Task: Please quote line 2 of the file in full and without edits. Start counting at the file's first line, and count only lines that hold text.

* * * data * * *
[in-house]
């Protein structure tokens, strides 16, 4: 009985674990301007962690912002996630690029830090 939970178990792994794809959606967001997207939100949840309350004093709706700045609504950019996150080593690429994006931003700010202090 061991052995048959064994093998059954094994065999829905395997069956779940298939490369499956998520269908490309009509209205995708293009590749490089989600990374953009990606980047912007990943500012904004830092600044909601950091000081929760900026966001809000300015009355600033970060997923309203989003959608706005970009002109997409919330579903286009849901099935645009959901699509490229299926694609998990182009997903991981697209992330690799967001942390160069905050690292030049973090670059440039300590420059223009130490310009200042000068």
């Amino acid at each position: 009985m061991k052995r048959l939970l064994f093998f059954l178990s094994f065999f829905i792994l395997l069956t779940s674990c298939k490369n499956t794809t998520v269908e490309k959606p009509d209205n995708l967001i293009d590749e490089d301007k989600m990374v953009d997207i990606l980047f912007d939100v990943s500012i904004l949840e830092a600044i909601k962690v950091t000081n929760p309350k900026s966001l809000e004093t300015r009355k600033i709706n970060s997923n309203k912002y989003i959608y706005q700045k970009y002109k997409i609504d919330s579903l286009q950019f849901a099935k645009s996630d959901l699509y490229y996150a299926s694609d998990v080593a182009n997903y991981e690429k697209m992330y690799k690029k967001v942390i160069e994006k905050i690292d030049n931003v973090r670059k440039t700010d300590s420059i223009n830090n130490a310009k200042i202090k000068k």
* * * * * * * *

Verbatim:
């Protein structure tokens, strides 16, 4: 009985674990301007962690912002996630690029830090 939970178990792994794809959606967001997207939100949840309350004093709706700045609504950019996150080593690429994006931003700010202090 061991052995048959064994093998059954094994065999829905395997069956779940298939490369499956998520269908490309009509209205995708293009590749490089989600990374953009990606980047912007990943500012904004830092600044909601950091000081929760900026966001809000300015009355600033970060997923309203989003959608706005970009002109997409919330579903286009849901099935645009959901699509490229299926694609998990182009997903991981697209992330690799967001942390160069905050690292030049973090670059440039300590420059223009130490310009200042000068």